"I guess you want to be alone?"

"Doesn't matter!" Rhee answered briskly.

But Melissa felt an urgent need to be useful. She left, quietly shutting the door behind her, and went to the kitchen to fix lunch, where she reflected on the therapeutic value of staying busy. Which might explain, it occurred to her as she spooned out chicken salad, why the women in her family were such dazzling cooks? A few minutes later she was setting the table and heard a thump down the hall, a muffled fumbling as if a sack of potatoes had hit the floor.


In the den the fake-antique clock gave three iron ticks.

"Rhee, are you all right?"

Melissa walked down the hall and tapped at the door. "Rhee, is everything okay?" Melissa cracked open the door to find her cousin spreadeagled on the shag pile, eyes closed, mouth wide to the sky, a blissed-out stoner look on her face. Melissa was to her in a second, kneeling to check her pulse and set a palm to her forehead—her pulse was even, her breathing deep and steady as the tides. Whatever was happening, Melissa decided, was a psychic, as opposed to a medical, episode, and so she sat and eased Rhee's head onto her lap, wiping the slug track of drool from her cousin's chin. There followed a prolonged series of non-moments, an enforced though not unpleasant lull like waiting in traffic for a train to pass—Melissa sat there stroking her cousin's hair and listening to the birds outside the window, the cicadas buzzing like tiny chain saws. A luxurious sense of calm stole over her, a suspension of anxieties both large and small; suddenly the strangeness of things didn't matter so much. After a while she lost all feeling of the floor, as if she were floating, enwombed in her own sphere of weightlessness, and then she realized that she was thinking of Dirk, her rambling and not-very-focused thoughts suffused with an aura of tenderness. She did love her husband, she felt sure of that; a revelation seemed to be building from this basic point, but Rhee's eyes were fluttering open, startled at first, then locking onto Melissa from upside-down.

"Ahhh," she said, smiling through a long sigh. "Melissa."

"Be still."

"No, it's okay, I'm fine. I saw her, Lissa, she's beautiful, she's a beautiful black sister." Rhee was grunting, hoisting herself into a sitting position like a mechanic crawling out from under a car. "I saw the white one too but she was farther back, it was the sister front and center today. Whoa," she ran a hand through her hair, "that was strong."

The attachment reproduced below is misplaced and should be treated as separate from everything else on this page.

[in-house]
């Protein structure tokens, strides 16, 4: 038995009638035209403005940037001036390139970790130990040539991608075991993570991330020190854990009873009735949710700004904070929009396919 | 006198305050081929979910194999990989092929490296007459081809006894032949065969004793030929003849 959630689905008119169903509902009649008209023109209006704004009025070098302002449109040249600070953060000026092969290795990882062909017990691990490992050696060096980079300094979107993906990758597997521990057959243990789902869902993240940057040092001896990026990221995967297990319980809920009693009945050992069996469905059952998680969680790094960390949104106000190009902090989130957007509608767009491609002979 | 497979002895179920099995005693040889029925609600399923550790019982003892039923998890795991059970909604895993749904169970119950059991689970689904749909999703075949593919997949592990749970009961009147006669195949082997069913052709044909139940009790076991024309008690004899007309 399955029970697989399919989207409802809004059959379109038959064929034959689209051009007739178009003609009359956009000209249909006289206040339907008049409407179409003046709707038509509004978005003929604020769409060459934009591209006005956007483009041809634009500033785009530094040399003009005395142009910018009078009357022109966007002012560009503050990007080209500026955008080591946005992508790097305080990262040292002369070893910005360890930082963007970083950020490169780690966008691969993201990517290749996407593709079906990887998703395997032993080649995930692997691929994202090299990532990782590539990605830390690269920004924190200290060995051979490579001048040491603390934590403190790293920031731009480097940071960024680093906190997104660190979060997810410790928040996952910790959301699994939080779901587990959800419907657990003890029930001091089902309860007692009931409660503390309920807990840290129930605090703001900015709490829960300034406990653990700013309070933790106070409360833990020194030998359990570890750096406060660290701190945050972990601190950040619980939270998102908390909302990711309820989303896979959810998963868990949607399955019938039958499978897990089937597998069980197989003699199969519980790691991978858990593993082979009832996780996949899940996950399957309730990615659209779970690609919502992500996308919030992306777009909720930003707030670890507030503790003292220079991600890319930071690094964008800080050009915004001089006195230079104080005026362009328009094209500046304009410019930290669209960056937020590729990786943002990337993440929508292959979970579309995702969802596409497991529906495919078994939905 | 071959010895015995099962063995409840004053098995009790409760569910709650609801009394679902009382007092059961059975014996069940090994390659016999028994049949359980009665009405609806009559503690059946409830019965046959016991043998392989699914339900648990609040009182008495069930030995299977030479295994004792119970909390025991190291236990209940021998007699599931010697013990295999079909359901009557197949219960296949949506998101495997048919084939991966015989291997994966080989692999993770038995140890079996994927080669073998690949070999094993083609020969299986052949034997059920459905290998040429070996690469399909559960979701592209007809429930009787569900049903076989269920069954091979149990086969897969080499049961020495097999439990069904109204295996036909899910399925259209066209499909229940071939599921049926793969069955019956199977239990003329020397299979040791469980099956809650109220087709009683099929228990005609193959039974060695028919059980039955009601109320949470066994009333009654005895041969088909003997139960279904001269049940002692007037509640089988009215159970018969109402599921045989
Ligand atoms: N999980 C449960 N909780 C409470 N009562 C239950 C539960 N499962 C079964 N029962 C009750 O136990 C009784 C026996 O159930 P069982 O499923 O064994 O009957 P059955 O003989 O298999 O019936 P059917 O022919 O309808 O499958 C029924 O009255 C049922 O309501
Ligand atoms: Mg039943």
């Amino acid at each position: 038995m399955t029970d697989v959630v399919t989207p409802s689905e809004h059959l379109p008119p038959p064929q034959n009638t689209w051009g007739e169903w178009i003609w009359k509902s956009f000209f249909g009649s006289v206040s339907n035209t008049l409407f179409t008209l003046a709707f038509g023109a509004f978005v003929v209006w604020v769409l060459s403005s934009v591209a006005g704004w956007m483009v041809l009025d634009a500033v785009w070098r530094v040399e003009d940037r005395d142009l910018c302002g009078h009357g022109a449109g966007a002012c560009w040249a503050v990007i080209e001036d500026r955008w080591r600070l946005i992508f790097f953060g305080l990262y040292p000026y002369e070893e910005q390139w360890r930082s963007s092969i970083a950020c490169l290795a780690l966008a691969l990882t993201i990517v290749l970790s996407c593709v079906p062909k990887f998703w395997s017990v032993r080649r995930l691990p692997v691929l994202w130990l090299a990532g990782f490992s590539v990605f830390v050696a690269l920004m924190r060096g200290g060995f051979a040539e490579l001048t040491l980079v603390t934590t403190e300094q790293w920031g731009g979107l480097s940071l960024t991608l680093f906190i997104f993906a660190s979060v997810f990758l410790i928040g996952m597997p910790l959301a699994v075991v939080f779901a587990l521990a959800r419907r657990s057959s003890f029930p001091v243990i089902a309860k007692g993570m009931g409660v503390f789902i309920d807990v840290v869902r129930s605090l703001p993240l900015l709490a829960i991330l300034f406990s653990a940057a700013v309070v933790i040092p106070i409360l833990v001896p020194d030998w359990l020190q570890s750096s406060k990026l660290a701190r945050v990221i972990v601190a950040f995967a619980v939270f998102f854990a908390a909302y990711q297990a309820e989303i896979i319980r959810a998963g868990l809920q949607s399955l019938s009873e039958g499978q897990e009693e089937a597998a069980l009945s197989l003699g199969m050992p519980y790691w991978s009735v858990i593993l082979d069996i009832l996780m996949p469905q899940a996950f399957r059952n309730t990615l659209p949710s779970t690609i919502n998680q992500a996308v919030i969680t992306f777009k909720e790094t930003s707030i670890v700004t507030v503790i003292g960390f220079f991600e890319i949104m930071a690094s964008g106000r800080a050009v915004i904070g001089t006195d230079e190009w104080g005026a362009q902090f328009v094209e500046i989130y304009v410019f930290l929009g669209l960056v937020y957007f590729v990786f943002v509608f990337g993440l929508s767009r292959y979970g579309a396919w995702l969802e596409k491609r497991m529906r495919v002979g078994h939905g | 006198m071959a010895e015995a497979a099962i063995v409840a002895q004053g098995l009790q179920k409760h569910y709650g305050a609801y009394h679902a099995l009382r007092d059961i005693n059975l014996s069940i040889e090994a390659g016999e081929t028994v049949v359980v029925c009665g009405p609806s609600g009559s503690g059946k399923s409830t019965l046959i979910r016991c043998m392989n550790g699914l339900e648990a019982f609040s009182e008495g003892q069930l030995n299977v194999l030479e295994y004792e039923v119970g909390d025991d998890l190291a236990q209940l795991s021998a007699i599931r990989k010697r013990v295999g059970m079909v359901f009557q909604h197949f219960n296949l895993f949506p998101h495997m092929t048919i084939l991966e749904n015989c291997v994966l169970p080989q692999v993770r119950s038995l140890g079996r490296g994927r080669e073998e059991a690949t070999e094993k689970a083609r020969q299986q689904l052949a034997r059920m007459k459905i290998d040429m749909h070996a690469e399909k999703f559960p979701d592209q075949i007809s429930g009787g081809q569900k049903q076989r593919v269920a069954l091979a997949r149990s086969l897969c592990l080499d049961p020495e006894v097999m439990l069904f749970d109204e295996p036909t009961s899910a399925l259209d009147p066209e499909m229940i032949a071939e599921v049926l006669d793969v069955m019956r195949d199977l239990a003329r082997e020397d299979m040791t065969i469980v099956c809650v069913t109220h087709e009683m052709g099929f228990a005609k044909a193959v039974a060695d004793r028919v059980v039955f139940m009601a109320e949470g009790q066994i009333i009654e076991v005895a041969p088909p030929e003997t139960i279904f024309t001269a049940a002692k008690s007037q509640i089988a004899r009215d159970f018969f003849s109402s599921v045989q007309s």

"Are you all right?"

"Sure, just got to get my head back. I'd love some water by the way, and a couple of Motrin if you got it." She was rolling to her knees, determined to stand; Melissa helped her out to the kitchen, where she accepted a chair at the table. "One gorgeous sister," she was saying, "deep, deep black skin, and beautiful braided hair right down to her butt. A killer body, oh my goodness she was something."

"Uh-huh," Melissa said, moving from sink to cabinet.

"Techy," Rhee went on, "sort of a diva, a real queen-bee type. And old, she's been around from the beginning. One of the ancients."

"Right." Melissa was glad for this small task to do. "So did she, ah, talk?"

Rhee thought for a moment. "Actually, no! Not that I remember. We just stared at each other for a while. Sometimes it's like that."

"But sometimes they do. Speak, I mean." Melissa placed the Motrin and water on the table and sat.

"Not really speak." Rhee's eyes widened as a pill went down. "It's more like sending. Direct thoughts going back and forth."

"Oh." Melissa watched the second pill disappear. She gathered her nerve; there was really no smooth way to say this. "Is she evil, do you think?"

"Oh heavens, Melissa, how should I know? She's a power that's come into your life, a force, a source, a cause, whatever you want to call it. Nature and then some, that's how I look at it." Rhee blew out her lips with a rubberysound. "Beyond that you've got to work it out on your own. I can help you up to a point, but whether it's good or bad, that's pretty much up to you. You're the only person who can figure that out."